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Strathcarron, Highland

From Wikipedia, the free encyclopedia

Strathcarron
Curious sheep, Gruinards, Strathcarron - geograph.org.uk - 1746948.jpg

Curious sheep, Gruinards, Strathcarron
Strathcarron is located in Ross and Cromarty
Strathcarron
Strathcarron
Location within the Ross and Cromarty area
OS grid referenceNG943422
Council area
CountryScotland
Sovereign stateUnited Kingdom
Post townSTRATHCARRON
Postcode districtIV54 8
PoliceScotland
FireScottish
AmbulanceScottish
UK Parliament
Scottish Parliament
List of places
UK
Scotland
57°25′26″N 5°25′39″W / 57.42384°N 5.42754°W / 57.42384; -5.42754

Strathcarron (Scottish Gaelic: Srath Carrann) is a hamlet, in the Highland council area of Scotland.

Geography

It is situated at the head of the sea loch, Loch Carron, between the rivers, River Carron and River Taodail, in Wester Ross, Scottish Highlands.[1]

Climate

Climate data for Bealach Na Ba No 2 (773 metres asl) 1981–2010
Month Jan Feb Mar Apr May Jun Jul Aug Sep Oct Nov Dec Year
Average high °C (°F) 1.6
(34.9)
1.2
(34.2)
2.2
(36.0)
3.6
(38.5)
6.9
(44.4)
9.1
(48.4)
10.5
(50.9)
10.5
(50.9)
8.7
(47.7)
6.0
(42.8)
3.5
(38.3)
2.3
(36.1)
5.5
(41.9)
Average low °C (°F) −2.1
(28.2)
−2.4
(27.7)
−1.5
(29.3)
−0.4
(31.3)
2.1
(35.8)
4.7
(40.5)
6.6
(43.9)
6.7
(44.1)
5.1
(41.2)
2.9
(37.2)
0.1
(32.2)
−1.2
(29.8)
1.7
(35.1)
Source: metoffice.gov.uk[2]

Amenities

It has a hotel called the Strathcarron Hotel and the Strathcarron railway station.

History

In the spring of 1854, one of the most notorious incidents of resistance to the Highland Clearances took place at Greenyards in Strathcarron, when Major Robertson of Kindeace attempted to evict his tenants to make way for more profitable sheep farming. It was reported by The Inverness Courier that the Sheriff Taylor at the head of about thirty-five men traveled from Tain and arrived at Greenyards at about dawn. Their arrival was expected and they were met by a crowd of about 300 people, two thirds of whom were women. They were all apparently prepared to resist the execution of the law. The women lined up at the front armed with stones and the men at the rear armed with sticks. The Sheriff tried to persuade them not to resist, as did Cummings who was the superintendent of the Ross-shire police. The sheriff reluctantly then had to use force and the police attacked the crowd and dispersed them. However, during the violence, fifteen or sixteen women were seriously hurt, some requiring medical treatment, as the police appeared to have used their batons with great force. The sheriff had served summonses on four tenants. The police tried to capture some of the men, but only captured five women. Sheriff Mackenzie later gave an account in which he said that the large number of people who had arrived to resist had been signaled to the spot by gun-shots.[3] The women who had been captured were taken to the prison at Tain but they were released on bail the next day. The incident, which took place on 31 March 1854, became known as "The Massacre of the Rosses". There was afterwards universal feeling among the people of Ross-shire and Sutherlandshire that the sheriff's conduct was reckless and there was indignation and disgust at the brutality of the policemen on the women which had left pools of blood on the ground.[4] One woman was reported to have died in this encounter.[5]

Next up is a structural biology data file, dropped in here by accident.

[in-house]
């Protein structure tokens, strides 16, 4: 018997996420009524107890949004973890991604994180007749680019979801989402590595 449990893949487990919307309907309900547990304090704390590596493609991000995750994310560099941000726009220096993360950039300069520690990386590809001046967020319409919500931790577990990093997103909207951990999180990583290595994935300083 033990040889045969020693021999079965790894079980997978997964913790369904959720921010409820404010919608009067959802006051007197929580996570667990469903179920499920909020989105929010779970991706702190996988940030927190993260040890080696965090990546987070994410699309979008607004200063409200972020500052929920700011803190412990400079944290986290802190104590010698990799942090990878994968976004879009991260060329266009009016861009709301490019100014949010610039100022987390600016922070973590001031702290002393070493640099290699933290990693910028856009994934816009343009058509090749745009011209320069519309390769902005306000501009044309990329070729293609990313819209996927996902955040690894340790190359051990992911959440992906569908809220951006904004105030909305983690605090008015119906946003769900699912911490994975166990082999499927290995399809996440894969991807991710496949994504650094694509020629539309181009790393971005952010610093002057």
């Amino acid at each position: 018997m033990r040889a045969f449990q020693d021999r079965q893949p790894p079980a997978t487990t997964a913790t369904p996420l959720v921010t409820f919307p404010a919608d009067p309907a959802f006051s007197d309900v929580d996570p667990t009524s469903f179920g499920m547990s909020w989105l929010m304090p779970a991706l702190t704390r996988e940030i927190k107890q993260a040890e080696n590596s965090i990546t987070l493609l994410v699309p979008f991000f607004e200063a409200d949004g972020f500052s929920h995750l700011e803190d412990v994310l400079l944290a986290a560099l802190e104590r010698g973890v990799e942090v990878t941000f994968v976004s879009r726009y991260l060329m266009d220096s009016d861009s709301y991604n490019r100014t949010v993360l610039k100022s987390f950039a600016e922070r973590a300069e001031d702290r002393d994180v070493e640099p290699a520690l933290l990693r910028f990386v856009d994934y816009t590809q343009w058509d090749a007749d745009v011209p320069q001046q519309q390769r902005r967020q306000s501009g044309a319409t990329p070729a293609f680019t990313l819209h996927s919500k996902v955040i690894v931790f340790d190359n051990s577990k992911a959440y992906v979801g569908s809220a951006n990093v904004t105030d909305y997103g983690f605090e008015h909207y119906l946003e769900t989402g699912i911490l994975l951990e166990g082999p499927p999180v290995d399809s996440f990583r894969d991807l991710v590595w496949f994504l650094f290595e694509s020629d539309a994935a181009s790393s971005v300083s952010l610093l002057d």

Trivia

Strathcarron is home to indie-folk musicians The Ramisco Maki Maki Rocking Horse and Oak Hero.

References

  1. ^ Microsoft; Nokia (26 February 2017). "Strathcarron" (Map). Bing Maps. Microsoft. Retrieved 26 February 2017.
  2. ^ "Climate Normals 1981–2010". Met Office. Retrieved 23 February 2021.
  3. ^ Richards, Eric (2012). The Highland Clearances. Birlinn. p. none given. ISBN 9780857905246. Retrieved 27 April 2020. CS1 maint: discouraged parameter (link)
  4. ^ "The History of the Highland Clearances - Ross-shire - The Eviction of the Rosses". electricscotland.com. Retrieved 27 April 2020. CS1 maint: discouraged parameter (link)
  5. ^ Mackenzie, Alexander (1914). The History of the Highland Clearances. Glasgow: P.J. O'Callaghan. pp. 141-143. Retrieved 29 April 2020. CS1 maint: discouraged parameter (link)


This page was last edited on 15 March 2021, at 21:20
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